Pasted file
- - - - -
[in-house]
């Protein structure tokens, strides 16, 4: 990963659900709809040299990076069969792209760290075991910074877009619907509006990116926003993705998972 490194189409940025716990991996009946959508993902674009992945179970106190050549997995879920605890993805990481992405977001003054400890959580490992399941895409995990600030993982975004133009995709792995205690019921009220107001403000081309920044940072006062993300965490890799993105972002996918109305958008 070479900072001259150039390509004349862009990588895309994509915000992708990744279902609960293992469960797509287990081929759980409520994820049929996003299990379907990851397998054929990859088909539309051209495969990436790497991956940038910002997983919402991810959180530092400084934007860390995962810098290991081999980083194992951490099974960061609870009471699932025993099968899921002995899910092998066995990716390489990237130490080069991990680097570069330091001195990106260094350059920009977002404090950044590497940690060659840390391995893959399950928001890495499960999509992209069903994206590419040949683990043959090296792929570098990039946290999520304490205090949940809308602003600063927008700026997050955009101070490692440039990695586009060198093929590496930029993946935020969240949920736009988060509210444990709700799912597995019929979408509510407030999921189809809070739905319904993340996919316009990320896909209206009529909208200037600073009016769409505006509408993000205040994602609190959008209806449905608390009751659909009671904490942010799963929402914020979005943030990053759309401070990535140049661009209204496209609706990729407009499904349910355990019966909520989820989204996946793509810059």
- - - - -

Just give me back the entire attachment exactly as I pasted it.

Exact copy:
[in-house]
């Protein structure tokens, strides 16, 4: 990963659900709809040299990076069969792209760290075991910074877009619907509006990116926003993705998972 490194189409940025716990991996009946959508993902674009992945179970106190050549997995879920605890993805990481992405977001003054400890959580490992399941895409995990600030993982975004133009995709792995205690019921009220107001403000081309920044940072006062993300965490890799993105972002996918109305958008 070479900072001259150039390509004349862009990588895309994509915000992708990744279902609960293992469960797509287990081929759980409520994820049929996003299990379907990851397998054929990859088909539309051209495969990436790497991956940038910002997983919402991810959180530092400084934007860390995962810098290991081999980083194992951490099974960061609870009471699932025993099968899921002995899910092998066995990716390489990237130490080069991990680097570069330091001195990106260094350059920009977002404090950044590497940690060659840390391995893959399950928001890495499960999509992209069903994206590419040949683990043959090296792929570098990039946290999520304490205090949940809308602003600063927008700026997050955009101070490692440039990695586009060198093929590496930029993946935020969240949920736009988060509210444990709700799912597995019929979408509510407030999921189809809070739905319904993340996919316009990320896909209206009529909208200037600073009016769409505006509408993000205040994602609190959008209806449905608390009751659909009671904490942010799963929402914020979005943030990053759309401070990535140049661009209204496209609706990729407009499904349910355990019966909520989820989204996946793509810059």